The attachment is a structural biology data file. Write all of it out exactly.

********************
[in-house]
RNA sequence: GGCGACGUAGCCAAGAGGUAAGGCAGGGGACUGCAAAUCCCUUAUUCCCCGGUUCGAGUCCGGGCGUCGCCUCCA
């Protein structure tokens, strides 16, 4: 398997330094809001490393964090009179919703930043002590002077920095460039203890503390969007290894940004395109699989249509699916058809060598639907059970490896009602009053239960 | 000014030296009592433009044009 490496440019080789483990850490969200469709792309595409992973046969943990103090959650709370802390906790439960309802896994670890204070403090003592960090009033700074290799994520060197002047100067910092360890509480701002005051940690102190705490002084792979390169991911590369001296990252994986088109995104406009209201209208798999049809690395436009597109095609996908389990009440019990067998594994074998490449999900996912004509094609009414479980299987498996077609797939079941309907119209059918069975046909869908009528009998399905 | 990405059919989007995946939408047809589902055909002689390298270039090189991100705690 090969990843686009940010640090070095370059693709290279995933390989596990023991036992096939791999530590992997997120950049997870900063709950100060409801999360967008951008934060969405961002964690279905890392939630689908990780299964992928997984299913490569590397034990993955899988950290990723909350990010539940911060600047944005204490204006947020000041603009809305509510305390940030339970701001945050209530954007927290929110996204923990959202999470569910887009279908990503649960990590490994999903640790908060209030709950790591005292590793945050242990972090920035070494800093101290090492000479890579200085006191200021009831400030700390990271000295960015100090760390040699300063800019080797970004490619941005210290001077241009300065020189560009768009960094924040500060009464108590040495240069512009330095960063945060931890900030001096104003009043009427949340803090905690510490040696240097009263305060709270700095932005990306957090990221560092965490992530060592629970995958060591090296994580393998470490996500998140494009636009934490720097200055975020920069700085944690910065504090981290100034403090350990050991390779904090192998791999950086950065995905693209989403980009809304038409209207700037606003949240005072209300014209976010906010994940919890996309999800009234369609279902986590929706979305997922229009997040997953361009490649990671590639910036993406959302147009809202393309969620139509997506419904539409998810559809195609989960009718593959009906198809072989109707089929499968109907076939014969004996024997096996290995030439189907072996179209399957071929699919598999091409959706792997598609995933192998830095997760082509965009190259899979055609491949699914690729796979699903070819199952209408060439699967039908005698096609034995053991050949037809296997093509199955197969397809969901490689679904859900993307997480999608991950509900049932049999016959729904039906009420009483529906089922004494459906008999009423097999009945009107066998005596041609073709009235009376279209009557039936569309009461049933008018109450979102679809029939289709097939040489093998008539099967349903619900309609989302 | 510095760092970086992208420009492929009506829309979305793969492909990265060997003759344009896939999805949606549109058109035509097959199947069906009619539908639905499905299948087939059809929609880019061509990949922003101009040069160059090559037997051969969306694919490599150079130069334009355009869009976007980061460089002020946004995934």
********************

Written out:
[in-house]
RNA sequence: GGCGACGUAGCCAAGAGGUAAGGCAGGGGACUGCAAAUCCCUUAUUCCCCGGUUCGAGUCCGGGCGUCGCCUCCA
């Protein structure tokens, strides 16, 4: 398997330094809001490393964090009179919703930043002590002077920095460039203890503390969007290894940004395109699989249509699916058809060598639907059970490896009602009053239960 | 000014030296009592433009044009 490496440019080789483990850490969200469709792309595409992973046969943990103090959650709370802390906790439960309802896994670890204070403090003592960090009033700074290799994520060197002047100067910092360890509480701002005051940690102190705490002084792979390169991911590369001296990252994986088109995104406009209201209208798999049809690395436009597109095609996908389990009440019990067998594994074998490449999900996912004509094609009414479980299987498996077609797939079941309907119209059918069975046909869908009528009998399905 | 990405059919989007995946939408047809589902055909002689390298270039090189991100705690 090969990843686009940010640090070095370059693709290279995933390989596990023991036992096939791999530590992997997120950049997870900063709950100060409801999360967008951008934060969405961002964690279905890392939630689908990780299964992928997984299913490569590397034990993955899988950290990723909350990010539940911060600047944005204490204006947020000041603009809305509510305390940030339970701001945050209530954007927290929110996204923990959202999470569910887009279908990503649960990590490994999903640790908060209030709950790591005292590793945050242990972090920035070494800093101290090492000479890579200085006191200021009831400030700390990271000295960015100090760390040699300063800019080797970004490619941005210290001077241009300065020189560009768009960094924040500060009464108590040495240069512009330095960063945060931890900030001096104003009043009427949340803090905690510490040696240097009263305060709270700095932005990306957090990221560092965490992530060592629970995958060591090296994580393998470490996500998140494009636009934490720097200055975020920069700085944690910065504090981290100034403090350990050991390779904090192998791999950086950065995905693209989403980009809304038409209207700037606003949240005072209300014209976010906010994940919890996309999800009234369609279902986590929706979305997922229009997040997953361009490649990671590639910036993406959302147009809202393309969620139509997506419904539409998810559809195609989960009718593959009906198809072989109707089929499968109907076939014969004996024997096996290995030439189907072996179209399957071929699919598999091409959706792997598609995933192998830095997760082509965009190259899979055609491949699914690729796979699903070819199952209408060439699967039908005698096609034995053991050949037809296997093509199955197969397809969901490689679904859900993307997480999608991950509900049932049999016959729904039906009420009483529906089922004494459906008999009423097999009945009107066998005596041609073709009235009376279209009557039936569309009461049933008018109450979102679809029939289709097939040489093998008539099967349903619900309609989302 | 510095760092970086992208420009492929009506829309979305793969492909990265060997003759344009896939999805949606549109058109035509097959199947069906009619539908639905499905299948087939059809929609880019061509990949922003101009040069160059090559037997051969969306694919490599150079130069334009355009869009976007980061460089002020946004995934």